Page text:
The accusations of the player "lying" and "distorting the truth" (which is it?) are also curious, as I can see no corroborated examples of this.

However, putting aside the histrionics and the kindergarten language: you cannot be reasonably bound by any and all terms, however unfair. If that was the case the casino could include a simple catch-all term such as "if you win we won't pay", and the player would have no recourse. That is why unfair, ill-defined terms are illegal in properly regulated societies. You cannot require a player to be "non-recreational", or to wager his money in a certain way, keeping within "reasonable" limits and not being "irregular", without defining what non-recreational, reasonable, irrelgular or any other non-specific terms actually mean in practice, because all this means at the end of the day is little more than a variant of my generic catch-all above: "we'll pay if we want to and we won't if we don't".


One of the standards of accredition at the above site is the following:


Must not confiscate winnings for vague & unclear reasons, such as "irregular playing patterns" or "bonus abuse", without specific T&C violations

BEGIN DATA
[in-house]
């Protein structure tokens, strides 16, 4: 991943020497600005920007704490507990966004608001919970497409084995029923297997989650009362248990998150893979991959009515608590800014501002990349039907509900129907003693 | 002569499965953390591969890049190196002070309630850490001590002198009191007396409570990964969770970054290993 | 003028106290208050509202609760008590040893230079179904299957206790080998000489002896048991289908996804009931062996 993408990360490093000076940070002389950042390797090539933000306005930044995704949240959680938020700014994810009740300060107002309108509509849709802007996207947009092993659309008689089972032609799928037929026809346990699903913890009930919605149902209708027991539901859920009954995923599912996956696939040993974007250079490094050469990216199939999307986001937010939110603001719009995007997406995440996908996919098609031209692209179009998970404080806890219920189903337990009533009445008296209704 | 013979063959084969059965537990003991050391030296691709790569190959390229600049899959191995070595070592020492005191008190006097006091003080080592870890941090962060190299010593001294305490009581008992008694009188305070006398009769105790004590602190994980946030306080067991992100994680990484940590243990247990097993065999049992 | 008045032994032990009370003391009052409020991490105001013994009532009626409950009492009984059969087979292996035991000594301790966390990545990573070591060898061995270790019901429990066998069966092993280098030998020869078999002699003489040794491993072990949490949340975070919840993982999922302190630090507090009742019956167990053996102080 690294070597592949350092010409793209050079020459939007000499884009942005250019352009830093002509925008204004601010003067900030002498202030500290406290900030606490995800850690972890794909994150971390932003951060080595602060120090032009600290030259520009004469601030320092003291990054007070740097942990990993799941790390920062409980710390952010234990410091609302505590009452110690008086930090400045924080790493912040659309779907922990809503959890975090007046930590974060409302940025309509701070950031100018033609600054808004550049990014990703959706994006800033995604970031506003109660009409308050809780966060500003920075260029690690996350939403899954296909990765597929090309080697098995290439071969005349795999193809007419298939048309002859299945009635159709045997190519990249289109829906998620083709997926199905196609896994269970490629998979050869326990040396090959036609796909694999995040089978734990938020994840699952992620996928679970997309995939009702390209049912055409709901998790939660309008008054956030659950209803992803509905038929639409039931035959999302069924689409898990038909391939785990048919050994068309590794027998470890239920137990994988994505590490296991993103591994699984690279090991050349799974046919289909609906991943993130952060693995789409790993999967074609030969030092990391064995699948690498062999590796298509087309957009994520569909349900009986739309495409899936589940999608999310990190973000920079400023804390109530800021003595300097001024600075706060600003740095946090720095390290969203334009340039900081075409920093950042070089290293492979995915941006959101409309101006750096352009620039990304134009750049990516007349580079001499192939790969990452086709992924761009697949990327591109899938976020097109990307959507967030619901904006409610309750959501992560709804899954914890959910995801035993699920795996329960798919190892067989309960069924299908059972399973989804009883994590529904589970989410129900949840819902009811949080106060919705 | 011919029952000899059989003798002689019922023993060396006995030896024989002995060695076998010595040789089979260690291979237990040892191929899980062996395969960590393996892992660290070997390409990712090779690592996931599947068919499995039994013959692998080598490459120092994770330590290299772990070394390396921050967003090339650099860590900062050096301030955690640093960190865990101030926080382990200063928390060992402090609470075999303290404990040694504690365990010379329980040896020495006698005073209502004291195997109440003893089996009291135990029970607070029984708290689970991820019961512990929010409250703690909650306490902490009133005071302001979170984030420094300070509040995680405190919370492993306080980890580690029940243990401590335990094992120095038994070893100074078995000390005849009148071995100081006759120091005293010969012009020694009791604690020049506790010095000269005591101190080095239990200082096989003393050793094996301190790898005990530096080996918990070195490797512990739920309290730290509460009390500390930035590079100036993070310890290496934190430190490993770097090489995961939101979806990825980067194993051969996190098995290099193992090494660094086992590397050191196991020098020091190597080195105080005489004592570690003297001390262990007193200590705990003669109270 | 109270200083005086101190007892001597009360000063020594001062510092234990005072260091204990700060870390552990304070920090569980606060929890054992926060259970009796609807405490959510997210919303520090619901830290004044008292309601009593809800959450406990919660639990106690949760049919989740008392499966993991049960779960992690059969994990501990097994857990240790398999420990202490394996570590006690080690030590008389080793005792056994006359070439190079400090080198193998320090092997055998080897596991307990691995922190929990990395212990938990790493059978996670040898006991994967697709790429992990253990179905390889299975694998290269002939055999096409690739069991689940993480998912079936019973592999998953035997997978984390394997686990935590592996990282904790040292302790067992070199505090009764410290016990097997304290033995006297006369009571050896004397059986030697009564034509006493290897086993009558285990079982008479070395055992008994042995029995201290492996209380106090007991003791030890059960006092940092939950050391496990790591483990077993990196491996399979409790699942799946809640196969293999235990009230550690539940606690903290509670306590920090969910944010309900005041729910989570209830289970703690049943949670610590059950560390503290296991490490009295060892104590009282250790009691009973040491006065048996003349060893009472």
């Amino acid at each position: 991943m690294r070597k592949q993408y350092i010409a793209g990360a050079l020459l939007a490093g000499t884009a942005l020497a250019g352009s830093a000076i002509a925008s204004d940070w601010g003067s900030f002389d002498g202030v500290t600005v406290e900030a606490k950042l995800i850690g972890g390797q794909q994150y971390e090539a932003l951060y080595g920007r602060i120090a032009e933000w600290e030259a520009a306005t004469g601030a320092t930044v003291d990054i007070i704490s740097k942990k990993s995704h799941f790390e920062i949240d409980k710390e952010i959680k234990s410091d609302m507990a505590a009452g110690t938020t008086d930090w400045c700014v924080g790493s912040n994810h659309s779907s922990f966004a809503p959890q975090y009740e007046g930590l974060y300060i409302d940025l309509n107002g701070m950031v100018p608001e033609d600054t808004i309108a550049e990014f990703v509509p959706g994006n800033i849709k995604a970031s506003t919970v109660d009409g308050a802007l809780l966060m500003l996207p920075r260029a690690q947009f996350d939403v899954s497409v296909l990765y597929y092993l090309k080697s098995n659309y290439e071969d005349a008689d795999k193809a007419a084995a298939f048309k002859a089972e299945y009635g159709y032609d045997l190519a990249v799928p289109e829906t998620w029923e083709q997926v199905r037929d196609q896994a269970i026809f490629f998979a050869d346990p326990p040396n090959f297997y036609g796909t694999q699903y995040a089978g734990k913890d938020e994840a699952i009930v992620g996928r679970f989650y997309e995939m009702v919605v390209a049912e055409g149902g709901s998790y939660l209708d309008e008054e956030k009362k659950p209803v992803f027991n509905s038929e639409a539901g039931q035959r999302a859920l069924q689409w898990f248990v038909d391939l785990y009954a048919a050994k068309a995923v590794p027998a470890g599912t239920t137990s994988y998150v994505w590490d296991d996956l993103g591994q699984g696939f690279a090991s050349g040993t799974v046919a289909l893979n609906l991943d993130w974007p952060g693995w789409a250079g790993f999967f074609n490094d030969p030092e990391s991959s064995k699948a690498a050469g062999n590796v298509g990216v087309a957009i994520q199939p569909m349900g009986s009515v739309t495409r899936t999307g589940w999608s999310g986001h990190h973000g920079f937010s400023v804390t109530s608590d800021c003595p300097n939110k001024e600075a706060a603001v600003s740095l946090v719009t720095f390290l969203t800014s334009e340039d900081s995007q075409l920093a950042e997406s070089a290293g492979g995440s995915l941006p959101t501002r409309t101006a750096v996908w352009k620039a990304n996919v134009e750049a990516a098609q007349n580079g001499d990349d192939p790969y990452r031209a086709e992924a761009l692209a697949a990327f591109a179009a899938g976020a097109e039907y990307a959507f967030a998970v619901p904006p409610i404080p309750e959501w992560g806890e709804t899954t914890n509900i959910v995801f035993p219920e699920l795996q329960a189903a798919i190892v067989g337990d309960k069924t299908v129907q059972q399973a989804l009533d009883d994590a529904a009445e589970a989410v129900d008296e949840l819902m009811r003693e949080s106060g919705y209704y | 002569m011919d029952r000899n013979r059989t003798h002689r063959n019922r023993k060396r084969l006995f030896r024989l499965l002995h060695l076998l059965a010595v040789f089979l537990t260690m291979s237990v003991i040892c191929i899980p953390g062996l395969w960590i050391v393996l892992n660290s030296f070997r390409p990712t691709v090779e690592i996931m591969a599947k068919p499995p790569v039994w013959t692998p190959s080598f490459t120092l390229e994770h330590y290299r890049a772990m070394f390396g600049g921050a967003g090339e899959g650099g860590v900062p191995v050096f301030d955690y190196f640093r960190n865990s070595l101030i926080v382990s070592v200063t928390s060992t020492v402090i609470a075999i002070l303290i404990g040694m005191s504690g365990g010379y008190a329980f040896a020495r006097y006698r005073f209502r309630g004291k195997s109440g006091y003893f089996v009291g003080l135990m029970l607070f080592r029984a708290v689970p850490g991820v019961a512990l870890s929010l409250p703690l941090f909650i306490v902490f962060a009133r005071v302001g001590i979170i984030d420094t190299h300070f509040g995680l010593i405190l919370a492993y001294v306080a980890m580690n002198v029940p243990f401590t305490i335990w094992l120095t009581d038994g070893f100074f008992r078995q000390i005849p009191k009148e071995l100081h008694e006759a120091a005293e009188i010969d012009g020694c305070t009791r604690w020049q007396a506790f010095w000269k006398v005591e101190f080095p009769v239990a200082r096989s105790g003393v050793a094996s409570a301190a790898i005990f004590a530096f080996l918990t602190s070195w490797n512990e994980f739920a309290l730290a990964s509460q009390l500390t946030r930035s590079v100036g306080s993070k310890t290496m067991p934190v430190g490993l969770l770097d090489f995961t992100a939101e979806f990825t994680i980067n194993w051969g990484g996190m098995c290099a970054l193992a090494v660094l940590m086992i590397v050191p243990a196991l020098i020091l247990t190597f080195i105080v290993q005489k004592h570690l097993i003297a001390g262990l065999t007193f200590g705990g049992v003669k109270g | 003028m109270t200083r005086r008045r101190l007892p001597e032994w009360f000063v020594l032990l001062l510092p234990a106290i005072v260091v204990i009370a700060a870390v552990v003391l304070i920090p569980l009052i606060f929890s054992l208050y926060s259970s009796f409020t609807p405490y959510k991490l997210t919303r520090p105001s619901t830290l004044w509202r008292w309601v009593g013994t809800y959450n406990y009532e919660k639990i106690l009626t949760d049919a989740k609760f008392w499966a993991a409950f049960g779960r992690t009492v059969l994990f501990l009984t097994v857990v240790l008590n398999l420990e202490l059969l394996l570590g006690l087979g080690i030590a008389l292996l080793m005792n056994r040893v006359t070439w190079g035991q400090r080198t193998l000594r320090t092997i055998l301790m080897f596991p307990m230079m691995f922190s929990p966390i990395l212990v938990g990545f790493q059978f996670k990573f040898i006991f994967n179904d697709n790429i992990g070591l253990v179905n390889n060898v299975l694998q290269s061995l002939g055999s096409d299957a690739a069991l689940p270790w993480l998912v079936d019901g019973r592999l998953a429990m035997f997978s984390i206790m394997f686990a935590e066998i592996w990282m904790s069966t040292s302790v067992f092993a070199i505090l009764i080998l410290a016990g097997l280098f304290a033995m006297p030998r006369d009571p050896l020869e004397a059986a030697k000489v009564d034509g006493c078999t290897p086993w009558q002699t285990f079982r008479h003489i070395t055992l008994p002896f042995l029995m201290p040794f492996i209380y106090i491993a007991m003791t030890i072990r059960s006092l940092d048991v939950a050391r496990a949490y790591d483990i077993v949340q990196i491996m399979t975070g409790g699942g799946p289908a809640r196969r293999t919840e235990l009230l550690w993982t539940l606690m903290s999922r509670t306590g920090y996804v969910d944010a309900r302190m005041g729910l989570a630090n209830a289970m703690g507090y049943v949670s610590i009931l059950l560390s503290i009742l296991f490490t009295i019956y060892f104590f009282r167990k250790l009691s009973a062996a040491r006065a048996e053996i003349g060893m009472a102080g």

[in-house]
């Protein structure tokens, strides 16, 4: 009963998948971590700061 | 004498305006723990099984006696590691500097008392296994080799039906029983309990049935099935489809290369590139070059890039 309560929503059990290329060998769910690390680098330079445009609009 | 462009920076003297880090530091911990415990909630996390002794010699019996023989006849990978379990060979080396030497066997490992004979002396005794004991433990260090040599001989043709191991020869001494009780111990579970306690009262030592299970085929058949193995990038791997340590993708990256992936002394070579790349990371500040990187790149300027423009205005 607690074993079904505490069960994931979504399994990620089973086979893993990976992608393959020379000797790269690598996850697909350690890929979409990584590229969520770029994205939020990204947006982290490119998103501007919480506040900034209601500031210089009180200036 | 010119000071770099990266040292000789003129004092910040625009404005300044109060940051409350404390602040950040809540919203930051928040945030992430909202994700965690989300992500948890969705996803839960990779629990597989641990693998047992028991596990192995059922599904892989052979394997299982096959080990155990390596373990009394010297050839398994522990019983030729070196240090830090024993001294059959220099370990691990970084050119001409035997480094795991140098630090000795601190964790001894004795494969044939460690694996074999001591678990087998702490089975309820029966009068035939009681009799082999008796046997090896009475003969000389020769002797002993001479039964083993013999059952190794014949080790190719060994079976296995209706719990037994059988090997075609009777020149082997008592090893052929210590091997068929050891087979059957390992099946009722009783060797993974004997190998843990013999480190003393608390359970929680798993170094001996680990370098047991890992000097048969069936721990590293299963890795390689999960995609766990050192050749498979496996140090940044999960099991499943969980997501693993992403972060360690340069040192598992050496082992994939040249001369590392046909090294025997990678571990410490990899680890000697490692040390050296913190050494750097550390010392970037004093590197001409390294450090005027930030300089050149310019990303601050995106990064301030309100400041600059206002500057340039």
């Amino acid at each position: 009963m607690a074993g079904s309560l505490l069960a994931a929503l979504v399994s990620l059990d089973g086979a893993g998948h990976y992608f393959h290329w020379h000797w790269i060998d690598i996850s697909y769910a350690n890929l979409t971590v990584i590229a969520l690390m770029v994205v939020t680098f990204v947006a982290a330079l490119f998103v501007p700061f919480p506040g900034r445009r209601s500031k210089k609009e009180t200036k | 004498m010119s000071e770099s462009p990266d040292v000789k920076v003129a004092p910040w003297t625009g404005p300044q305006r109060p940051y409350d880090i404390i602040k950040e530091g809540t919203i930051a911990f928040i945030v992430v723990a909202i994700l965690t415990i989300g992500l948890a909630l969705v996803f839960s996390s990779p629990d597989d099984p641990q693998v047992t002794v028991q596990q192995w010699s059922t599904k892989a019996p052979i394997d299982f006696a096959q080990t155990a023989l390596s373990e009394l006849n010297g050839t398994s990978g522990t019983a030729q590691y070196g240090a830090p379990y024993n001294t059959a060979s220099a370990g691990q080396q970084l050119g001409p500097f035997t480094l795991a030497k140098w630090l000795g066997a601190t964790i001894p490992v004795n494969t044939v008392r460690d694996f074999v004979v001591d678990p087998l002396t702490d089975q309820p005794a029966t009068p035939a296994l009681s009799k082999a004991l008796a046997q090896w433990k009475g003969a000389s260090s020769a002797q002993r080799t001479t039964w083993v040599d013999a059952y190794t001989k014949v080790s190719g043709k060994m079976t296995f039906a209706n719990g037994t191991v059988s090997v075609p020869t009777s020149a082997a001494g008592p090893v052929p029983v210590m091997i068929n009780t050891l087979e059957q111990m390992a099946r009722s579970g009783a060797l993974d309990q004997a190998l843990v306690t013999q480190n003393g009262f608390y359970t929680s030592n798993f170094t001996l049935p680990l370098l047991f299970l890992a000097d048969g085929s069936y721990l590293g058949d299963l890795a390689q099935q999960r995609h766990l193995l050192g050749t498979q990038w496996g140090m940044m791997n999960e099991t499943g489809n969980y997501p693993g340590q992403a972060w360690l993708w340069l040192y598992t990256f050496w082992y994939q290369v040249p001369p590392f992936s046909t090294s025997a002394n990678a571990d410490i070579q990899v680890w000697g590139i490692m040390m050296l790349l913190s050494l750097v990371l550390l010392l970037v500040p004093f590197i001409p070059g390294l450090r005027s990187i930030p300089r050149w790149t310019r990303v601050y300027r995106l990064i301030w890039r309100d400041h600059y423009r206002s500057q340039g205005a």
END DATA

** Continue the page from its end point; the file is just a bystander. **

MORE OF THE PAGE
There is no specific terms violation here, and yet Fortune Lounge remains recommended at Casinomeister, while being in direct contravention of this apparent requirement.


As promised, back again to Steve Russo's opinions on Fortune Lounge:


We have learned from experience that we cannot help a player there as their casinos refuse to even give us any information, much less to review their decision. Hence, the entire group is in our "Hall of Shame", meaning that when a complaint comes in we do not even waste the time and effort to write to the casino.


Maybe all webmasters would do worse than follow his advice.


Update 13th May 2014: Bryan Bailey removed Fortune Lounge from his "recommended" section a few days ago, with the following comments:


The Fortune Lounge Group was listed in our Accredited Casino section off and on (mostly on) since 2000. Unfortunately, they have vague bonus terms that they've enforced to confiscate winnings and deposits of advantage players. These vague terms violated our policies of accreditation, so they were removed from the Accreditation Section. They are solid casinos - and very well managed, but advantage players should avoid these casinos at all costs.


No longer recommending this wretched group is certainly a good move, but I take issue with some of the above statement: if casinos steal legitimate players' money, whatever the profit-orientated mindset of those players, and whether said mindset be imagined or actual on the part of the casino, they are neither solid nor well-managed, they are disreputable and should be avoided by all players.

But again, this was the right move on the part of a well known webmaster. However, it's unlikely that Fortune Lounge will change their disreputable modus operandi.


Related articles:

Ruby Fortune: crucial bonus term buried

Royal Vegas: a very unfortunate denouement

Royal Vegas: player breaks no rules, casino refuses to pay